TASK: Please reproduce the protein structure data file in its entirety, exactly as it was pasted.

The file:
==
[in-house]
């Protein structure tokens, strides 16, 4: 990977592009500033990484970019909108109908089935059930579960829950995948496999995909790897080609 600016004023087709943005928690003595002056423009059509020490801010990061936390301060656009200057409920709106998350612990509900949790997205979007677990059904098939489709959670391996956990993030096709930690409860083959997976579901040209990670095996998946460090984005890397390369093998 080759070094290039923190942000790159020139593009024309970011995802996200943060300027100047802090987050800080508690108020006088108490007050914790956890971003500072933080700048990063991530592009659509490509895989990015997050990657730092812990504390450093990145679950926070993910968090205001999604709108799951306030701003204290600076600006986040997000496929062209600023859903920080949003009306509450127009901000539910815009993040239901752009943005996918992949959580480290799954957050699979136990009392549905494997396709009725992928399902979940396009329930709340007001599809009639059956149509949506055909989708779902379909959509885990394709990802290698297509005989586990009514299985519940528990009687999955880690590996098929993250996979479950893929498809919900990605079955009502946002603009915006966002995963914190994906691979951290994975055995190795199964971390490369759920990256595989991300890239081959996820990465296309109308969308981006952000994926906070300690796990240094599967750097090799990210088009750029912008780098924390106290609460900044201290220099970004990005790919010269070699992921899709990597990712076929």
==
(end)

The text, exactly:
[in-house]
């Protein structure tokens, strides 16, 4: 990977592009500033990484970019909108109908089935059930579960829950995948496999995909790897080609 600016004023087709943005928690003595002056423009059509020490801010990061936390301060656009200057409920709106998350612990509900949790997205979007677990059904098939489709959670391996956990993030096709930690409860083959997976579901040209990670095996998946460090984005890397390369093998 080759070094290039923190942000790159020139593009024309970011995802996200943060300027100047802090987050800080508690108020006088108490007050914790956890971003500072933080700048990063991530592009659509490509895989990015997050990657730092812990504390450093990145679950926070993910968090205001999604709108799951306030701003204290600076600006986040997000496929062209600023859903920080949003009306509450127009901000539910815009993040239901752009943005996918992949959580480290799954957050699979136990009392549905494997396709009725992928399902979940396009329930709340007001599809009639059956149509949506055909989708779902379909959509885990394709990802290698297509005989586990009514299985519940528990009687999955880690590996098929993250996979479950893929498809919900990605079955009502946002603009915006966002995963914190994906691979951290994975055995190795199964971390490369759920990256595989991300890239081959996820990465296309109308969308981006952000994926906070300690796990240094599967750097090799990210088009750029912008780098924390106290609460900044201290220099970004990005790919010269070699992921899709990597990712076929």